Financial advisers are concerned about the Financial Conduct Authority's vision for a so-called abridged advice, with almost half saying they won't offer it less than a week after the idea was put on the table.
Advisers are particularly worried that the new advice model will leave them more exposed to complaints and that they won’t be able to offer the service at the low cost the regulator expects.
They also think it will create confusion for consumers unable to differentiate between the many types of advice now on offer.
Abridged advice was proposed by the regulator in its latest paper on defined benefit pension transfers.
It is expected to consist of an introductory chat with the client, where the adviser gets some high-level information about their circumstances and determines that the consumer isn’t a viable candidate for a DB transfer.
The adviser is then expected to conduct a full fact-find and risk assessment, including an assessment of the client’s attitude to transfer risk in line with the FCA’s guidance on assessing suitability.
The result of abridged advice can only ever be to not transfer and means that some consumers may receive a personal recommendation not to transfer without an adviser having to collect detailed scheme data, undertake an appropriate transfer analysis or provide a transfer value comparator.
During a webinar on the FCA’s proposed new rules in the pension transfers area – which also include a ban on contingent charging – Prudential polled 712 financial advisers, concluding that 47 per cent of these said they won’t be offering abridged advice.
This fell well short the regulator’s expectations, which estimated that 75 per cent of firms will be prepared to operate an abridged advice service.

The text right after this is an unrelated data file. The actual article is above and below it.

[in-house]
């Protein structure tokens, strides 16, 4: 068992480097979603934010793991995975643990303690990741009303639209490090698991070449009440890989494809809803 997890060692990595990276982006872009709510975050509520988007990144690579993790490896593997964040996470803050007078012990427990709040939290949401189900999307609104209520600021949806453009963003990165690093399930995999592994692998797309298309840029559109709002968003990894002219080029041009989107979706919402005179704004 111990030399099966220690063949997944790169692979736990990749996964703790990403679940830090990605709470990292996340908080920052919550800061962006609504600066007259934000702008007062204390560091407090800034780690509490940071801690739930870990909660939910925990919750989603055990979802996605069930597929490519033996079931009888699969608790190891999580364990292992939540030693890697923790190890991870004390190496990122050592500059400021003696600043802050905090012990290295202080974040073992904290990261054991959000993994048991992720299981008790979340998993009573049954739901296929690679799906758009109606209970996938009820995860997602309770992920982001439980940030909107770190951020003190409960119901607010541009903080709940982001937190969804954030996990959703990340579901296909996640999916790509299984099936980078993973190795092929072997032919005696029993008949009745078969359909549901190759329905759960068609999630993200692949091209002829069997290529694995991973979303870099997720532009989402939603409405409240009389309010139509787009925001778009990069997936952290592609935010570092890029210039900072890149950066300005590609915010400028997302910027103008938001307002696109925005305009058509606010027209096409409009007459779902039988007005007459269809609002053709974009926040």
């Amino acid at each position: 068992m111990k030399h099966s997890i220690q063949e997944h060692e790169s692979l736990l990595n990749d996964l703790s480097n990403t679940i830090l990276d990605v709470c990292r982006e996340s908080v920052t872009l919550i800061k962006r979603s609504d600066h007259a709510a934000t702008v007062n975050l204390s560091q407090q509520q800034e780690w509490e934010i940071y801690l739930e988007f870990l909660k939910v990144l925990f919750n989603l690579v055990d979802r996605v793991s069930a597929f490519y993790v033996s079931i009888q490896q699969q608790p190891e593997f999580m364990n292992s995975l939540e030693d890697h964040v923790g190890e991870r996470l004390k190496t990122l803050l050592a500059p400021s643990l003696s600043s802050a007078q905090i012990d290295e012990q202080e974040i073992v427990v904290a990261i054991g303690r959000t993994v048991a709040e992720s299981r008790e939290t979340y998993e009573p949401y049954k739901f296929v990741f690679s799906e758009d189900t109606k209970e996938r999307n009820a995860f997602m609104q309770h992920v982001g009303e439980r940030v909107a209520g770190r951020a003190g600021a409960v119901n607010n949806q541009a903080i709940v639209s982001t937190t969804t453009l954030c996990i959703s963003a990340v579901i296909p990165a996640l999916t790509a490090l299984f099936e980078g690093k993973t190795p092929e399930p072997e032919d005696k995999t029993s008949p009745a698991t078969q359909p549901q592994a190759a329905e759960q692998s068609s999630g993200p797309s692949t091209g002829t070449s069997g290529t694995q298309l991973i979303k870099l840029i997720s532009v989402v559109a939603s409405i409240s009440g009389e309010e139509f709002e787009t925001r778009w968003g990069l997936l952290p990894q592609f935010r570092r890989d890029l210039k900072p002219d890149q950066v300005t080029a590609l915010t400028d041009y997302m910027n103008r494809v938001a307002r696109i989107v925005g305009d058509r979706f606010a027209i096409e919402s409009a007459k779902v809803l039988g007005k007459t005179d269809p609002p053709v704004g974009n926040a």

Overall, a quarter (24 per cent) of advisers surveyed by the provider said they weren’t active in the DB market and with those removed from the overall results, half of those remaining (50 per cent) predicted they would do less DB business if the proposals were progressed and 14 per cent said they would stop doing DB transfers altogether.
Some 36 per cent of advisers did not think there’ll be any impact on their business from the proposals.
Paul Stocks, financial services director at Dobson & Hodge, warned the FCA's proposal for abridged advice “could well create more ‘grey areas’ around what advice is”.
He also noted that it can “potentially leave advisers open to complaints if something isn’t considered under abridged advice which the client, a claims management company or the Financial Ombudsman later feel should have been”.
Ian Browne, pensions expert at Old Mutual Wealth, said since abridged advice will result in either a recommendation not to transfer or to seek full advice, the adviser has based their decision on the personal circumstances of the client, so this should be covered by the Fos.
Rebecca Aldridge, managing director of Balance Wealth Planning, welcomed the FCA’s proposals, but said there were very few instances when abridged advice could be safely offered.